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Easter Reflection: The Cross As Revelation


Date:  2015-04-01

- also Christians imperilled in Syria

by Elizabeth Kendal


The Cross is more than an event in history; more than an instrument of torture and death; more than an atonement for sin. The Cross is revelation, for through the Cross God reveals how he works; indeed how he is forced to work when dealing with arrogant, self-righteous, glory-orientated, sinful humanity. Indeed it is our glory-lust that forces God to use inglorious means. When we consider the supreme evil of the Cross and realise how much Christ suffered, not only for us but because of us, it is humbling indeed. All we can do is hang our heads, shed a tear and whisper 'thank you'.

But the Cross also reveals that appearances can be deceptive; that things are not always as they seem; that even in the midst of death and darkness when God seems absent and the 'world' boasts victory, the truth is found to be exactly the opposite. For notwithstanding the appearance of defeat, Christ was at work faithfully fulfilling his promises. The Cross confirms Isaiah 55:8,9 and proves that God's ways are contrary to ours; indeed 'the things of God' are totally contrary to 'the things of man' (Matthew 16:23 ESV). The Cross confirms Zechariah 4:6, proving that God fulfils his promises 'not by might, nor by power, but by [his] Spirit'. The Cross reveals that God defeats sin by thoroughly subverting it and redeeming it as blessing. Consequently we can be certain that God is at work in this sin-riddled world, in war-ravaged Syria, Iraq and Ukraine; in sectarian tinderboxes like India, Pakistan and Egypt; and in the prisons of Iran, Laos and North Korea. For notwithstanding the appearance of defeat, God is at work subverting evil, working out his purposes and fulfilling his promises. And as God goes about his hidden, surprising work, he extends his hand and invites us to join him, saying: 'While I work in people's hearts (Philippians 2:13) and "build my Church" (Matthew 16:18), you are to speak up for those who cannot speak for themselves (Proverbs 31:8,9); give generously (Matthew 6:3); bear one another's burdens (Galatians 6:2); pray for world leaders (1 Timothy 2:1-4) and persevere in prayer for all the saints (Ephesians 6:18).'

Viewing suffering and persecution through the revelation or prism of the Cross enables light and hope to be found hidden amidst the darkness and despair. My dear persecuted brothers and sisters, my dear fellow intercessors, never lose sight of the Cross. It is less a burden to bear than an eternal reminder how God subverts evil and redeems it as blessing. If Islamic State (IS) really understood what the Cross reveals, they would be less inclined to remind us that we are 'the Nation of the Cross' [see RLPB 297 (16 Feb)]. Lord, help us live up to that energising, hope-inspiring, wonderful name!




Around 23 March an alliance of jihadist groups announced they had formed an alliance, known as Jaysh al Fateh, for the purpose of seizing Idlib, the provincial capital of the highly strategic Idlib Province. On Saturday 28 March Jaysh al Fateh's 'Army of Conquest', comprising some 1500 fighters from Jabhat al-Nusra (al-Qaeda's affiliate in Syria), Ahrar al-Sham and five other groups entered and seized the city of Idlib. Their success was due in part to suicide-bombings and because the rebels have acquired armoured vehicles, plus at least two American TOW anti-tank missiles which they deployed against the Syrian Army with great effect. Reportedly, the Syrian government now controls only about ten percent of Idlib Province. This is a huge win for al-Qaeda. Aleppo (the jewel in the crown) is wedged between al-Qaeda in Idlib and Islamic State (IS) in Raqqa. Aleppo now risks being cut off from Damascus. Al-Qaeda and IS might have their differences, but not regarding how they treat Christians. The situation in the north-west is extremely critical. Please pray.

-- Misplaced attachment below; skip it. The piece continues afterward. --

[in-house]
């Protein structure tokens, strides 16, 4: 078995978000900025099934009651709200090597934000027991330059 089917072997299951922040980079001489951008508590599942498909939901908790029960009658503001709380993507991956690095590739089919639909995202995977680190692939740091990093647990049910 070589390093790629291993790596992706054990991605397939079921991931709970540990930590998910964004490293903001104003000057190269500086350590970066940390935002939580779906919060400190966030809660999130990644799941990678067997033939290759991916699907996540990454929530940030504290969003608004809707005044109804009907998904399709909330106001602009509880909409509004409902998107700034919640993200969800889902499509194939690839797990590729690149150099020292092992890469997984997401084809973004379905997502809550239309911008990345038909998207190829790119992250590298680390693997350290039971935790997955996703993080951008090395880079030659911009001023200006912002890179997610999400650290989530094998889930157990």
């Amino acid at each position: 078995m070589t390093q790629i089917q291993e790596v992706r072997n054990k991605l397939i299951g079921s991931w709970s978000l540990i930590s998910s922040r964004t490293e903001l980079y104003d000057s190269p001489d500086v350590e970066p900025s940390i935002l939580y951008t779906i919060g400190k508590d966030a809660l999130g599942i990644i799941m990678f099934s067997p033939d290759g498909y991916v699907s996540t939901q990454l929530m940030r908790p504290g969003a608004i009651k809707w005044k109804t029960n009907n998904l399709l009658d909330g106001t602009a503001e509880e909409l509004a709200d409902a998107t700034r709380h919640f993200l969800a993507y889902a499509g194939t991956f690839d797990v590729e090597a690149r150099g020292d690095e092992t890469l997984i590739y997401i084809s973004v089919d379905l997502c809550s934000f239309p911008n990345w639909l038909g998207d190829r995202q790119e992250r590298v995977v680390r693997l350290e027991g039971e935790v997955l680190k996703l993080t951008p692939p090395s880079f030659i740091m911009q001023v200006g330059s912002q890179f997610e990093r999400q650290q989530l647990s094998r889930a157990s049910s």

Before Islamic State fighters raided the Assyrian villages on the Khabour River on 23 February [see RLPB 298 (24 Feb)] some 8000 Assyrians still lived in the Hasekah heartland. [Hasekah is contiguous with northern Iraq's Nineveh province.] Now they number less than 2000 and are dwindling quickly. Many are displaced and taking refuge in the provincial capital of Hasekah city. A Christian militia comprising some 450 Assyrian men has been formed to defend the remnant. Whilst they have the support of some Kurdish fighters, nobody else is helping them. Turkey has sealed the border and IS fighters have besieged the Syrian border town of Qamishli, which now hosts some 100 Assyrian families displaced from the Khabour River region. More than 200 Assyrian Christians remain in IS captivity. An official with the Syriac Union party, Sanhareb Barsom, describes the situation as 'catastrophic'. 'These people have broken down,' he said. 'Their emotional state is very bad because some of the families have had members taken captive by Daesh [IS].' Please pray.

'Be merciful to me, O God, be merciful to me, for in you my soul takes refuge; in the shadow of your wings I will take refuge, till the storms of destruction pass by. I cry out to God Most High, to God who fulfils his purpose for me.' (Psalm 57:1,2 ESV)

Note: In the light of our Easter Reflection, it is significant to note that in November 2013 United Bible Societies reported that Scripture distribution was increasing markedly in 'persecution hotspots'. The highest increase was recorded in war-torn Syria, where Scripture distribution had increased eight-fold during 2012. The persecuted Church is on the front-line of an intensive spiritual battle - it needs all the help we can give it. And so we pray, but not as those without hope.

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